A local walk

After several weeks of taking my daily walk around the garden and street– I devised a route of about 220 paces and repeated it for 30 minutes or so – we went for a local walk. Our planned route was impassable due to a closed footpath, so we found an alternative one in a different direction. The quiet lane we had chosen was popular with dog-walkers, joggers and cyclists!

I had forgotten to check the week’s challenge topic for #wildflowerhour, so I took lots of photos. (It’s carrots and peas. That’s all right; there were different species of vetch and some possible carrot-family members.) This post is not really about wild flowers, but the views on a very clear day.

The path we intended to take used to be known as Lovers’ Lonning. The one we actually took is now known by that name. We didn’t meet anyone on it.

The busier road back into the village was less popular with non-vehicular traffic than the quiet lane.

The fish garths are constructions in the sea, which were used centuries ago by the monks to trap fish. They are just visible in the low tide photo at the left hand side and are in the centre of the penultimate photo. (Clicking on the images expands them.)

An adventure around a reservoir

On a bright but rather windy day we decided to have a walk in an area we had visited once – more than ten years – before. We set off along a well-made track giving access to Forestry Commission land. Signs warned of work in progress and an area which was off limits. There were not many people about: one or two joggers, a couple with a dog and a worker in waders.

To cut a long story short we managed to walk all the way round the reservoir, but at times the path was almost impassable. The land is boggy (with Moss in the place name, that is to be expected) with standing water in places. Where the path had not been constructed with hard-standing, logs had been laid like rafts and in some places cross-sections of older trees places as stepping stones. Some were wobbly! We were perhaps acting our UK shoe-sizes rather than our ages, but we managed to navigate our way without mishap. The trouble was that the farther we went the less likely we were to turn back…

… At one point hubby announced that the path in front was impassable. We tried an alternative route, which eventually took us in the wrong direction. So we turned back. Hubby climbed a hill to see if he could see a better route. I consulted the map (which was probably too small a scale and too old to have all the paths on) and flagged down a passing jogger. Acting on information he provided we retraced our steps and continued round the reservoir.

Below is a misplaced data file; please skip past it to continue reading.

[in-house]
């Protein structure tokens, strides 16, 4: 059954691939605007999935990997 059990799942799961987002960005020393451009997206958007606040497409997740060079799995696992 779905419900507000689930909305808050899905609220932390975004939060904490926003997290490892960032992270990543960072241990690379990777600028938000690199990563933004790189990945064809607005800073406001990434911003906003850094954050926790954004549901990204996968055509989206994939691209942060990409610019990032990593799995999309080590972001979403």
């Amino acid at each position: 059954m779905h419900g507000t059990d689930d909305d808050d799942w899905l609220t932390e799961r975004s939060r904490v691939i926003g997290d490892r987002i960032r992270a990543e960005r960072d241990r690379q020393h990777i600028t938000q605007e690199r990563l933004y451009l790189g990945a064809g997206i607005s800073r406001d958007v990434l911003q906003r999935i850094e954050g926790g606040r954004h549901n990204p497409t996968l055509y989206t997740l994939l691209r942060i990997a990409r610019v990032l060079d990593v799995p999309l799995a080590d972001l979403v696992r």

In the car park the dog-walkers we had seen earlier advised us of the route they had taken, ‘because the path hasn’t been made yet’.

There was plenty of heather growing in the area, but we didn’t see a single wild flower in bloom.

Selected photos

Photos: top row From the dam towards the end of the walk, a single swan, approaching the reservoir on the track

Middle row: trees in the winter sunshine, the outflow from the reservoir, a view from the well-made track

Bottom row: From the far end of the reservoir, another view from the track, looking across the reservoir

Exploring a local landmark

The only hill in a neighbouring parish, to which I could put a name, was one we had never climbed. Hubby and I decided to put this omission right on a day with a good weather forecast for January. The previous day we consulted a map, one of Alfred Wainwright’s books and a folder of walks we have collected over the years from a local newspaper. After an early lunch we parked in a valley and began our walk. The sun was shining on nearby hills as we climbed. Later some clouds began to blow in from the west. We had decided to travel light, not taking any spare clothes or food and drink. It was an expedition of 2-3 hours duration. I am used to carrying a small backpack with perhaps a pair of over-trousers and a drink plus some breakfast cereal bars. Being unencumbered made the walk easier, but we were fortunate that we did not have cause to regret this decision.

Selected snaps (key below)

From the summit there were views in every direction, although the haze and low afternoon sun obscured the Isle of Man. It was interesting to pick out places we know well. We could see a lake we had visited, local towns and the headland, which has featured frequently on this blog.

We were glad of our waterproof hiking boots. We began and ended on roads. The decision to park low down meant that the end of our route was downhill.

Photos from this walk have also appeared on this blog and on Sue’s Trifles.

The collage top row: near the start, high enough to see a distant fell, trees interrupting the view

2nd row: land cleared by the Forestry Commission allows a view, another view on the way up, a view towards the sea

3rd row in reverse chronological order: the distant headland, two views from near the summit